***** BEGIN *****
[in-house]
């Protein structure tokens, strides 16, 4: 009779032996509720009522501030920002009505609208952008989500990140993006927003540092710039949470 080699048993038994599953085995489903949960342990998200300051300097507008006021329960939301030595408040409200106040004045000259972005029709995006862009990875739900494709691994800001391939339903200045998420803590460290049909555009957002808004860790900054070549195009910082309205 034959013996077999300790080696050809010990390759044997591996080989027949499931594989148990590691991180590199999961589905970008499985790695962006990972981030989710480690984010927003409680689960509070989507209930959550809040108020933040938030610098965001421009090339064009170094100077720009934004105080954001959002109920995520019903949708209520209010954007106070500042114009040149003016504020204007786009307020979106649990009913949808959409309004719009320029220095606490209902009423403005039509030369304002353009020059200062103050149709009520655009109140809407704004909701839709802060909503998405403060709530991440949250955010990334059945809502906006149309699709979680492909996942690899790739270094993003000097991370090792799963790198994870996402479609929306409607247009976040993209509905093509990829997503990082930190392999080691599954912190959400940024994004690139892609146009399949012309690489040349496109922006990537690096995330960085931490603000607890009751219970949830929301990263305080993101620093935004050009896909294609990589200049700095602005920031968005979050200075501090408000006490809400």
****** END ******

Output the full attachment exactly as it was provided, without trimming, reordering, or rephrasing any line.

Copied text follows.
[in-house]
């Protein structure tokens, strides 16, 4: 009779032996509720009522501030920002009505609208952008989500990140993006927003540092710039949470 080699048993038994599953085995489903949960342990998200300051300097507008006021329960939301030595408040409200106040004045000259972005029709995006862009990875739900494709691994800001391939339903200045998420803590460290049909555009957002808004860790900054070549195009910082309205 034959013996077999300790080696050809010990390759044997591996080989027949499931594989148990590691991180590199999961589905970008499985790695962006990972981030989710480690984010927003409680689960509070989507209930959550809040108020933040938030610098965001421009090339064009170094100077720009934004105080954001959002109920995520019903949708209520209010954007106070500042114009040149003016504020204007786009307020979106649990009913949808959409309004719009320029220095606490209902009423403005039509030369304002353009020059200062103050149709009520655009109140809407704004909701839709802060909503998405403060709530991440949250955010990334059945809502906006149309699709979680492909996942690899790739270094993003000097991370090792799963790198994870996402479609929306409607247009976040993209509905093509990829997503990082930190392999080691599954912190959400940024994004690139892609146009399949012309690489040349496109922006990537690096995330960085931490603000607890009751219970949830929301990263305080993101620093935004050009896909294609990589200049700095602005920031968005979050200075501090408000006490809400």